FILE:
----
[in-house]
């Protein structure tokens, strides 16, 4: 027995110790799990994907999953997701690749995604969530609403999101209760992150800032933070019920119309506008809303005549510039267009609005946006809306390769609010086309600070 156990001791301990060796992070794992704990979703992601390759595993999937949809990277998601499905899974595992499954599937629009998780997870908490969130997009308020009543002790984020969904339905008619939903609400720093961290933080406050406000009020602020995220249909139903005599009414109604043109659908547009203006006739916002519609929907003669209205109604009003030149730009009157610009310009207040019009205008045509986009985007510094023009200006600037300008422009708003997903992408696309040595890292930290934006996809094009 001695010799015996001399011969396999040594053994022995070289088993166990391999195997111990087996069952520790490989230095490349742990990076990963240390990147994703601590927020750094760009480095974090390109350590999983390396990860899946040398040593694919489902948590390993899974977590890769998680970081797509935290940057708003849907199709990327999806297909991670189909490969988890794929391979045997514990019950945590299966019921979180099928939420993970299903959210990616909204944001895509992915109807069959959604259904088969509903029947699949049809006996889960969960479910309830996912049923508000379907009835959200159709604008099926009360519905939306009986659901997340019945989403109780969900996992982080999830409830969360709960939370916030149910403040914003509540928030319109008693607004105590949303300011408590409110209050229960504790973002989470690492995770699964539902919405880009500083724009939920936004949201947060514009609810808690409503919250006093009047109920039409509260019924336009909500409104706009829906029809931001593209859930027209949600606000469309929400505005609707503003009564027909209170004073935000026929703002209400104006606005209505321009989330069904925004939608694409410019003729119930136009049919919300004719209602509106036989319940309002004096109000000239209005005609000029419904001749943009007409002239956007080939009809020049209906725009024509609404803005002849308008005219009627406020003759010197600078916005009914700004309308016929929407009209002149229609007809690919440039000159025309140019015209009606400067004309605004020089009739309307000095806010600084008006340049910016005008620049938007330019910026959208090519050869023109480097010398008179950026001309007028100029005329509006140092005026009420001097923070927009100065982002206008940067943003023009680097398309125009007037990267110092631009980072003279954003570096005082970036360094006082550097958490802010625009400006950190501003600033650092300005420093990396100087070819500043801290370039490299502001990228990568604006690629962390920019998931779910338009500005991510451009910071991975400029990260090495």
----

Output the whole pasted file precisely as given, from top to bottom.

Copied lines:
[in-house]
């Protein structure tokens, strides 16, 4: 027995110790799990994907999953997701690749995604969530609403999101209760992150800032933070019920119309506008809303005549510039267009609005946006809306390769609010086309600070 156990001791301990060796992070794992704990979703992601390759595993999937949809990277998601499905899974595992499954599937629009998780997870908490969130997009308020009543002790984020969904339905008619939903609400720093961290933080406050406000009020602020995220249909139903005599009414109604043109659908547009203006006739916002519609929907003669209205109604009003030149730009009157610009310009207040019009205008045509986009985007510094023009200006600037300008422009708003997903992408696309040595890292930290934006996809094009 001695010799015996001399011969396999040594053994022995070289088993166990391999195997111990087996069952520790490989230095490349742990990076990963240390990147994703601590927020750094760009480095974090390109350590999983390396990860899946040398040593694919489902948590390993899974977590890769998680970081797509935290940057708003849907199709990327999806297909991670189909490969988890794929391979045997514990019950945590299966019921979180099928939420993970299903959210990616909204944001895509992915109807069959959604259904088969509903029947699949049809006996889960969960479910309830996912049923508000379907009835959200159709604008099926009360519905939306009986659901997340019945989403109780969900996992982080999830409830969360709960939370916030149910403040914003509540928030319109008693607004105590949303300011408590409110209050229960504790973002989470690492995770699964539902919405880009500083724009939920936004949201947060514009609810808690409503919250006093009047109920039409509260019924336009909500409104706009829906029809931001593209859930027209949600606000469309929400505005609707503003009564027909209170004073935000026929703002209400104006606005209505321009989330069904925004939608694409410019003729119930136009049919919300004719209602509106036989319940309002004096109000000239209005005609000029419904001749943009007409002239956007080939009809020049209906725009024509609404803005002849308008005219009627406020003759010197600078916005009914700004309308016929929407009209002149229609007809690919440039000159025309140019015209009606400067004309605004020089009739309307000095806010600084008006340049910016005008620049938007330019910026959208090519050869023109480097010398008179950026001309007028100029005329509006140092005026009420001097923070927009100065982002206008940067943003023009680097398309125009007037990267110092631009980072003279954003570096005082970036360094006082550097958490802010625009400006950190501003600033650092300005420093990396100087070819500043801290370039490299502001990228990568604006690629962390920019998931779910338009500005991510451009910071991975400029990260090495």